Fontanellar gun

The fontanellar gun is a defense mechanism in the form of a hornlike frontal projection on the heads of certain specialized soldier termites in the subfamily Nasutiterminae, used to ward off predators.[1][2][3] The “gun” is a gland with a duct on the front of the head. It operates by a chemical reaction triggered when the termite contracts its mandibular muscles. The termite is “able to eject the frontal gland material over a distance of many centimeters”.[4] The gland material is forced out through the front of the internal nose and its pores, which covers much of the termite’s head. Termites have been shown to be extremely accurate with the gun, even though they are blind. The exact nature of how termites retain such accuracy and are able to orient themselves toward their enemy is currently unknown, but it is believed that the ability is “olfactory or auditory” in nature.[4] In some subspecies, when the glandular secretion is fired, it rips off the termite’s mandibles, forcing them to retreat back into the nest. However, some species have evolved as such that their mandibles in and of themselves offer little protection or defense, so the loss of them does not hinder the termites. It is also possible for the termites to fire their gun more than once, if the threat that caused them initially to fire continues to exist.[5][6]

The fired material is glue-like and sticks to objects that it hits, causing the legs of an attacking enemy to become stuck to the ground. Most often, though, a number of termite soldiers will fire upon the enemy and the combined force of the “bullets” will kill the enemy along with covering it in the glue-like substance. It has also been observed that, for those that survive the force of the material, it also causes varying negative effects, likely because of the terpenes contained in the compound. Eventually, if not killed from other effects, the secretion of the termite will kill any enemy insects after 24–48 hours. In comparison, the effect of the secretion on termites of the same species was considerably worse, with the secretion causing death within 5–6 hours.[6]

Chemical composition[edit]

The secretion from Tenuirostritemes tenuirostris consists of a mixture of three terpenes, namely 62% pinene, 27% myrcene and 11% limonene. These form a resinous glue resembling pine resin.[6] The secretion contains an alarm pheromone that alerts other soldier termites of an enemy attack and causes them to fire their fontanellar gun. It was discovered that the pinene was also acting as an alarm pheromone while it was forming the composition of the terpenes. Because later arriving termites did not also fire their gun, it is believed that the pinene pheromone lasts for only a brief period of time before dissipating.[6]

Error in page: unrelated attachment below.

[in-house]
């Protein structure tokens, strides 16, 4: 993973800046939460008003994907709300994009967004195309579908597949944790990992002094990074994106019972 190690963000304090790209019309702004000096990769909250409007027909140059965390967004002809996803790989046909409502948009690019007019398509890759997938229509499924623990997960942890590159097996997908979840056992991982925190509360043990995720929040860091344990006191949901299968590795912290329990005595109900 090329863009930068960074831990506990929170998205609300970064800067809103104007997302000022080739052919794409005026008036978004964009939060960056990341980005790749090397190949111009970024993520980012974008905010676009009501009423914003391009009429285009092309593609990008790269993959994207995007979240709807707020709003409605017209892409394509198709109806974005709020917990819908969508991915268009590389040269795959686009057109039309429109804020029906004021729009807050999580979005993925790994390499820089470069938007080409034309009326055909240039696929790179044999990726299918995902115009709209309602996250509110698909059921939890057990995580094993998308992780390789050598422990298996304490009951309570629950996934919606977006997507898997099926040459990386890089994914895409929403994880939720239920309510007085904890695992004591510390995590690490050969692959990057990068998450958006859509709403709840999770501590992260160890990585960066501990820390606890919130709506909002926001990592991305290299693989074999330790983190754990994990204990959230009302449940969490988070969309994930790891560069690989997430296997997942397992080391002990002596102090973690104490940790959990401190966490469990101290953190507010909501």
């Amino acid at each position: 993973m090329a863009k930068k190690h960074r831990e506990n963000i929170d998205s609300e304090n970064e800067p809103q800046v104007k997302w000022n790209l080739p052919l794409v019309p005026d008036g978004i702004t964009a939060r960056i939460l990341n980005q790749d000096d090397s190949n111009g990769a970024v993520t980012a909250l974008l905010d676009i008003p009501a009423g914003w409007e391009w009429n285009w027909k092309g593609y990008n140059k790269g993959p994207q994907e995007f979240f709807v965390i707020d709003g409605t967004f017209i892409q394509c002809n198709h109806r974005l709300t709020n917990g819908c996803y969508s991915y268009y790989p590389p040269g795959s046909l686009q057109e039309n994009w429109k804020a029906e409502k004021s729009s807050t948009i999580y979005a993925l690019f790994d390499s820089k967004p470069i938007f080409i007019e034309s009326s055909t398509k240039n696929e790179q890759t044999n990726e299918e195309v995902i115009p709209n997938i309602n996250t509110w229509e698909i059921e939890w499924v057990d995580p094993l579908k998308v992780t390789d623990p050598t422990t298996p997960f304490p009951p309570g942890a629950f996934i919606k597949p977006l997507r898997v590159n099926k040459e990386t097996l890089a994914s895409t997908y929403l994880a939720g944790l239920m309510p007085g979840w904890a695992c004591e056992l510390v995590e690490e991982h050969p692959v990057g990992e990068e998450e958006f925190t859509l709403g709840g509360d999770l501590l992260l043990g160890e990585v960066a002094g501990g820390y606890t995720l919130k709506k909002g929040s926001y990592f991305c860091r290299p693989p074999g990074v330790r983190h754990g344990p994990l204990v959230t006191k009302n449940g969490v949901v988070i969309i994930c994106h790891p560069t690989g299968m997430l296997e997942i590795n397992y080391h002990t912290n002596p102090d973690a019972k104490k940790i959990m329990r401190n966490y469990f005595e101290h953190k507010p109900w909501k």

In Cubitermes and Crenetermes, the frontal gland secretes a mixture of terpenes, including unusual diterpenes, which is species-specific.[7]

References[edit]

  1. ^ Prestwich, Glenn D. (May 1979). “Chemical Defense by Termite Soldiers”. Journal of Chemical Ecology. 5 (3): 459–480. doi:10.1007/bf00987930.
  2. ^ Sobotnik, Jan; Jirosova, Anna; Hanus, Robert (September 2010). “Chemical warfare in termites”. Journal of Insect Physiology. 56 (9): 1012–1021. doi:10.1016/j.jinsphys.2010.02.012. PMID 20223240.
  3. ^ Miura, T.; Matsumoto, T. (2000). “Soldier morphogenesis in a nasute termite: discovery of a disc-like structure forming a soldier nasus”. Proceedings of the Royal Society B: Biological Sciences. 267 (1449): 1185–1189. doi:10.1098/rspb.2000.1127. PMC 1690655. PMID 10902684.
  4. ^ a b Wilson, Edward O. (2000). Sociobiology: the new synthesis. Harvard University Press. pp. 302–305. ISBN 9780674000896. Retrieved July 22, 2011.
  5. ^ Kerkut, G. A. (1985). Comprehensive insect physiology, biochemistry and pharmacology: Embryogenesis and reproduction. Pergamon Press. p. 262. ISBN 9780080308029. Retrieved July 22, 2011.
  6. ^ a b c d Nutting, W. L.; Blum, M. S.; Fales, H. M. (1974). “Behavior of the North American Termite, Tenuirostritermes tenuirostris, with Special Reference to the Soldier Frontal Gland Secretion, Its Chemical Composition, and Use in Defense”. Psyche. 81 (1): 167–177. doi:10.1155/1974/13854.
  7. ^ Prestwich, Glenn D. (August 1984). “Interspecific variation of diterpene composition ofCubitermes soldier defense secretions”. Journal of Chemical Ecology. 10 (8): 1219–1231. doi:10.1007/bf00988550. PMID 24318907.